Brett McKay: And you might even discover in that exploration of what the whys are that you have incompatible whys, and there’s no deal. And that’s okay, and I think a lot of people are afraid of that, like that’s a problem, but that’s an option, that’s always an option, to be like, “Well, looks like it’s not gonna work out. Great guy, I’m gonna move on and do something else.”
Daniel Stillman: Yeah, save some time, get to know as fast as possible, like, wow, there’s no there there. Cool, great. That was a quick meeting, thank you. But if you want to figure out where the yes is, you’ve gotta do all this work.
Brett McKay: And I guess as you’re having the conversation, make sure you’re… Somebody needs to check in, like, “Are we still talking about the same thing here?” ‘Cause that can…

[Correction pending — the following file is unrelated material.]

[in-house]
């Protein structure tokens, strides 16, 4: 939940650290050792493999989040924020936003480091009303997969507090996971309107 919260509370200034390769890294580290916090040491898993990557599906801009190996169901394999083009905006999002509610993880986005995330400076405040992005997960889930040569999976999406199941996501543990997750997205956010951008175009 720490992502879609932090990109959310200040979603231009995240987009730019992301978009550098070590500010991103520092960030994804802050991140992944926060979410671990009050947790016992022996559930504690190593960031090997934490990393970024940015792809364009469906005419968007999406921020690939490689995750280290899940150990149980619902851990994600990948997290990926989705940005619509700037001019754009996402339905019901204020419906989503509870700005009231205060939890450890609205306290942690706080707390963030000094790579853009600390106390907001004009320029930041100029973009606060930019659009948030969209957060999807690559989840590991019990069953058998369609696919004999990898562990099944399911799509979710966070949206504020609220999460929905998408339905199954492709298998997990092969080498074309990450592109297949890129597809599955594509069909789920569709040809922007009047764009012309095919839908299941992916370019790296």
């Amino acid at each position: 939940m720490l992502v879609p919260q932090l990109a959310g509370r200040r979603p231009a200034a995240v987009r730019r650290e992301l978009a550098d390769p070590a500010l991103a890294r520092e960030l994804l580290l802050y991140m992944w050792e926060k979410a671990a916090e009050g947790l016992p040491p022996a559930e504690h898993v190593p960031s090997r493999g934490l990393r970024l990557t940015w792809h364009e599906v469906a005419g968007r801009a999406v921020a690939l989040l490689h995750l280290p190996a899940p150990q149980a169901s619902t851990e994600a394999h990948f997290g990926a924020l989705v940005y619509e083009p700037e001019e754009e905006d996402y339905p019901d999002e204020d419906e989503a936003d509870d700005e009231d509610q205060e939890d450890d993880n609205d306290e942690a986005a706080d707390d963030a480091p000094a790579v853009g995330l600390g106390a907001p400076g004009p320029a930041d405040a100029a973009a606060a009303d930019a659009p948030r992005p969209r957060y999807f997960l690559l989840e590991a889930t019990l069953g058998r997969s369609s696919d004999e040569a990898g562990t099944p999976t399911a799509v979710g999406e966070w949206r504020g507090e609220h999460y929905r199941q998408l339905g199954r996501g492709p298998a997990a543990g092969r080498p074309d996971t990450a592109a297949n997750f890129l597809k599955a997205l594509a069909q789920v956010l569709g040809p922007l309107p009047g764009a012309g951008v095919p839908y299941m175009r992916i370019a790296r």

Daniel Stillman: Re-inviting.
Brett McKay: Re-inviting, yeah, right. And this can happen in a business context or even in a personal context. It’s like if you’re having a conversation about money, sometimes, or oftentimes, you realize, no, this isn’t about money, we’re having a conversation about something else, and you have to make sure that you bring that out as you’re having that conversation.
Daniel Stillman: Yeah, and this is like… So I was looking at some of your past episodes, and I was looking at this weekly marriage meeting episode, and this is really about having a cadence of dialogue, like having a regular conversation in place to talk about important things. And the check-in, I think a lot of people talk about with big important relationships we have like marriages or business partnerships, we make a big agreement at the end, and then we just get to work. But checking in regularly and making sure, “Are you getting what you need out of this?” That’s a scary conversation to say, but if you’re doing it weekly, just like with the conversation we were talking about earlier about firing somebody, it’s like, “Hey, is this job still working for you? Are you getting what you need out of this job? Are you getting what you need out of me as a manager? Does this company work for you?”